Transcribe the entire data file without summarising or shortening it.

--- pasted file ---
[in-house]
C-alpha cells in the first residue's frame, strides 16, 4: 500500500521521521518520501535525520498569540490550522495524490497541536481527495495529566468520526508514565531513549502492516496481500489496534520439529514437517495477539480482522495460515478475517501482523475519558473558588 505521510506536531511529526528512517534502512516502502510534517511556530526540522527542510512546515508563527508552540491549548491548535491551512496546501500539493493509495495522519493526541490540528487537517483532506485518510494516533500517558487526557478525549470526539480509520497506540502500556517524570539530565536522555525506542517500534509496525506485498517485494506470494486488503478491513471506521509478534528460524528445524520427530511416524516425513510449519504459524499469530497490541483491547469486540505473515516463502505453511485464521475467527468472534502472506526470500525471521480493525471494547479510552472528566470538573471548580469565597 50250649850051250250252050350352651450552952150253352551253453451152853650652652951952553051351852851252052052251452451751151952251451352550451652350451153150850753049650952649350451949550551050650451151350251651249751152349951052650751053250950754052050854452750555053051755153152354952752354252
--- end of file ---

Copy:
[in-house]
C-alpha cells in the first residue's frame, strides 16, 4: 500500500521521521518520501535525520498569540490550522495524490497541536481527495495529566468520526508514565531513549502492516496481500489496534520439529514437517495477539480482522495460515478475517501482523475519558473558588 505521510506536531511529526528512517534502512516502502510534517511556530526540522527542510512546515508563527508552540491549548491548535491551512496546501500539493493509495495522519493526541490540528487537517483532506485518510494516533500517558487526557478525549470526539480509520497506540502500556517524570539530565536522555525506542517500534509496525506485498517485494506470494486488503478491513471506521509478534528460524528445524520427530511416524516425513510449519504459524499469530497490541483491547469486540505473515516463502505453511485464521475467527468472534502472506526470500525471521480493525471494547479510552472528566470538573471548580469565597 50250649850051250250252050350352651450552952150253352551253453451152853650652652951952553051351852851252052052251452451751151952251451352550451652350451153150850753049650952649350451949550551050650451151350251651249751152349951052650751053250950754052050854452750555053051755153152354952752354252